September 30, 2002
|AEA Chicago's Lonergan Library Doubles in Size With Donation from Actor/Director/Producer Sidney Eden|
"Invaluable Resource" for Chicago Actors
4000 Volumes added to Ray Lonergan Memorial Library
The Ray Lonergan Memorial Library in Chicago has received an "extraordinary" donation of over 4000 volumes from actor/director/playwright and producer Sidney Eden. The gift was reported by Iris Lieberman and Joe Bowan, members of Chicago's Lonergan Library Committee, and Kathryn V. Lamkey, Equity's Central Regional Director.
The Memorial Library was founded in 1986, following the death of the great character actor, teacher and life-long Equity member, Ray Lonergan. His family donated the Chicago actor's extensive personal collection of books, anthologies, history, and scripts (including Fireside Theatre selections), to form the core of a free lending library for the use of Equity members. A committee was subsequently formed by his friends and colleagues to catalog the collection, and solicit financial support to get the library off the ground. According to Lieberman, the Library has helped hundreds of actors over the years, who have access to materials which are not found in any other Chicago library or collection.
Most recently, a remarkable donation, which will double the size of the collection, came from Sidney Eden, a New York actor, director and producer who lived and worked in Chicago
Eden's extensive collection includes several first editions, biographies and other rare material, which will be available for reference-use only. For example, there is a complete collection of all of the writings of George Jean Nathan, the famous New York theatre critic; a complete 10-volume collection of "The 100 Lost American Plays" (Indiana University); 250 cassettes of recorded plays, including every Shakespeare drama; and various books and publications about design, production, and criticism. There are also nearly 2000 scripts as well as sheet music going back as far as the 1900's.
Camilla Hawk, a friend of Eden's who is helping the committee, praised his "generosity," adding that "Sidney has always felt that the actors should come first. This is a true gift to all Chicago actors."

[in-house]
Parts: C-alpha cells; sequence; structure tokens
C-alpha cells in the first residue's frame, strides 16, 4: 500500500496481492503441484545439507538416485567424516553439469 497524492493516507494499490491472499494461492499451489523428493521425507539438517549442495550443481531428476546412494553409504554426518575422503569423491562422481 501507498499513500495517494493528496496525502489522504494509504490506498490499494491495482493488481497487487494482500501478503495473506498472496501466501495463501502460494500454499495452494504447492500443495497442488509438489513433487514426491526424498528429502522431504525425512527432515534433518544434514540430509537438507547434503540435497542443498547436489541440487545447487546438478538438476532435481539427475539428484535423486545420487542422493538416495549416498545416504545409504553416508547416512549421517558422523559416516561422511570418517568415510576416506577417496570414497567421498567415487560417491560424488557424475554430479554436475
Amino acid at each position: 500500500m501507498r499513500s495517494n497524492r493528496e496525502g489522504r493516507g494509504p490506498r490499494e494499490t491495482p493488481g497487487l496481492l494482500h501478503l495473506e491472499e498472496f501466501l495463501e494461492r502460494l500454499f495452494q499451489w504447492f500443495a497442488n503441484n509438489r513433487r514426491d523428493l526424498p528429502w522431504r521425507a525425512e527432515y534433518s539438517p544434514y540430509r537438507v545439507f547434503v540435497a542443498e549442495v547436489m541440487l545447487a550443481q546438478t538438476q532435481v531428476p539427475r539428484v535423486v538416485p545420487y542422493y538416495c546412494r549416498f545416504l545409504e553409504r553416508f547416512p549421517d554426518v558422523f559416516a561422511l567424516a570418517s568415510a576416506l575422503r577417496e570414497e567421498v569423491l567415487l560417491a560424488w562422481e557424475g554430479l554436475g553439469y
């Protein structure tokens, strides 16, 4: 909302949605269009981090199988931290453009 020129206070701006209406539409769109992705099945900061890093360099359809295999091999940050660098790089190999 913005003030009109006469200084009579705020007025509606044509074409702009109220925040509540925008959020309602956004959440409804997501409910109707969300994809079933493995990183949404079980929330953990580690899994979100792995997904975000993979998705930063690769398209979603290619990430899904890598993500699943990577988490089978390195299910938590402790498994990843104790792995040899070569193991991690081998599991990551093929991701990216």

Eden, who is originally from Chicago, but now resides in Manhattan Plaza on Manhattan's West Side, has had a distinguished and multi-faceted career spanning five decades. As an actor, he appeared on and Off-Broadway in ARE YOU NOW, OR HAVE YOU EVER BEEN? and created the role of Leonard Poetry in Lenny Barry's SITCOM at the St. Nicholas Theatre Company. He has directed over 50 stock and regional theatre productions including GUYS AND DOLLS, starring Alan Alda and HIGH BUTTON SHOES, with Larry Parks and Betty Garrett, as well as productions at the Goodman Theatre, the Cleveland Playhouse and the Brooklyn Academy of Music. He is particularly proud of his Tony-nominated production of Eugene O'Neill's HUGHIE, starring Ben Gazzara, which opened in Chicago at the First Chicago Center, and came to Broadway in 1973. He also produced and presented tours of WHEN YOU COMIN' BACK, RED RYDER? starring Mark Medoff, and A RAISIN IN THE SUN, starring Claudia McNeil, Raymond St. Jacques, Gloria Foster, Gail Fisher and Al Freeman, Jr. Eden studied with Jose Ferrer, Jose Quintero and John Cassavettes.
Eden has written several plays and has also written for the VILLAGE VOICE. He covered the theatre for "Broadway Magazine" on NBC TV's "Tempo," and is in much demand as an acting coach and teacher with his course, "Acting for Non-Actors." Realizing one of his life-long dreams, Sidney recently compiled and recorded his first CD, "Then and Now," a collection of jazz vocals featuring Zoot Sims, Clark Terry, Jimmy Raney, Joe Albany, Richard Davis and Mel Lewis. For more information, visit www.sideden.com.
Lieberman notes that with the Eden donation, Chicago AEA now has one of the largest collections of theatre books in the Windy City, with many periodicals and original manuscripts. Items may be borrowed and returned without charge and scripts may be used for rehearsals or auditions. The catalogue is on computer which can be accessed in the office, for easy reference and title searches. Reminder: the new Chicago AEA office is at 125 South Clark Street in the South Loop.
The Chicago Lonergan Library Committee is currently looking for volunteers and donations (which are tax deductible through the Actors' Fund) to maintain, repair, update and catalogue the collection. Checks may be made payable to the "Ray Lonergan Memorial Library" c/o Actors' Equity, 125 South Clark Street, Chicago, IL, 60603. For further information, contact, Elizabeth Reyes at 312-641-0393.